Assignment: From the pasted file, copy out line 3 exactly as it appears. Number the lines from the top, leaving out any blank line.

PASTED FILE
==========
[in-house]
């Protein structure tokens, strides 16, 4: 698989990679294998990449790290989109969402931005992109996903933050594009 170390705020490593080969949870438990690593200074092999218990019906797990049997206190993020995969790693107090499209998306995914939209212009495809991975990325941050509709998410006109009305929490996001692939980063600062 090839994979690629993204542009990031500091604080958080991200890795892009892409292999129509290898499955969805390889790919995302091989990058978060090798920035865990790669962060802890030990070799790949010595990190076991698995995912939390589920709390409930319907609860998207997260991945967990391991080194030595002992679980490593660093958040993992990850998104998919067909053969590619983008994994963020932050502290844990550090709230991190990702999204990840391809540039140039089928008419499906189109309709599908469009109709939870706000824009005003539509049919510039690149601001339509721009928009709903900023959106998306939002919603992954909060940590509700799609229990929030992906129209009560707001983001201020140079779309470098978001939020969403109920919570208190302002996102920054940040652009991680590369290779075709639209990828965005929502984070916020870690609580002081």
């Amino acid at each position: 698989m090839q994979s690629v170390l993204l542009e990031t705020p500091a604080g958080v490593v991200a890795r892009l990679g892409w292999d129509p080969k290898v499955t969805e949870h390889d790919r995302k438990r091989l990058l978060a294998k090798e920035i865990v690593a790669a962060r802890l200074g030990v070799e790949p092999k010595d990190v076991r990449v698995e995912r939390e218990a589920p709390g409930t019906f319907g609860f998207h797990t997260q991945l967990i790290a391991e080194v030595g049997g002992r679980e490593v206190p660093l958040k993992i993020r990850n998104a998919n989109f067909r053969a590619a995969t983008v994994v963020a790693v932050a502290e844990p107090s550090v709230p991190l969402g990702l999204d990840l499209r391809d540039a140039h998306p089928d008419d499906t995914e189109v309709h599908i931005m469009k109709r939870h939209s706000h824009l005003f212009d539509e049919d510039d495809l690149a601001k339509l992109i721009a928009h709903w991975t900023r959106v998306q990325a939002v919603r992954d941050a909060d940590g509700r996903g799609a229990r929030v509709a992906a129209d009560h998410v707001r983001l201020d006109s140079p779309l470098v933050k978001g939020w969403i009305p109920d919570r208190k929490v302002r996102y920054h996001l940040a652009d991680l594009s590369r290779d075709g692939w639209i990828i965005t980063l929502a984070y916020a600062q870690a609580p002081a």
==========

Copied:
């Amino acid at each position: 698989m090839q994979s690629v170390l993204l542009e990031t705020p500091a604080g958080v490593v991200a890795r892009l990679g892409w292999d129509p080969k290898v499955t969805e949870h390889d790919r995302k438990r091989l990058l978060a294998k090798e920035i865990v690593a790669a962060r802890l200074g030990v070799e790949p092999k010595d990190v076991r990449v698995e995912r939390e218990a589920p709390g409930t019906f319907g609860f998207h797990t997260q991945l967990i790290a391991e080194v030595g049997g002992r679980e490593v206190p660093l958040k993992i993020r990850n998104a998919n989109f067909r053969a590619a995969t983008v994994v963020a790693v932050a502290e844990p107090s550090v709230p991190l969402g990702l999204d990840l499209r391809d540039a140039h998306p089928d008419d499906t995914e189109v309709h599908i931005m469009k109709r939870h939209s706000h824009l005003f212009d539509e049919d510039d495809l690149a601001k339509l992109i721009a928009h709903w991975t900023r959106v998306q990325a939002v919603r992954d941050a909060d940590g509700r996903g799609a229990r929030v509709a992906a129209d009560h998410v707001r983001l201020d006109s140079p779309l470098v933050k978001g939020w969403i009305p109920d919570r208190k929490v302002r996102y920054h996001l940040a652009d991680l594009s590369r290779d075709g692939w639209i990828i965005t980063l929502a984070y916020a600062q870690a609580p002081a």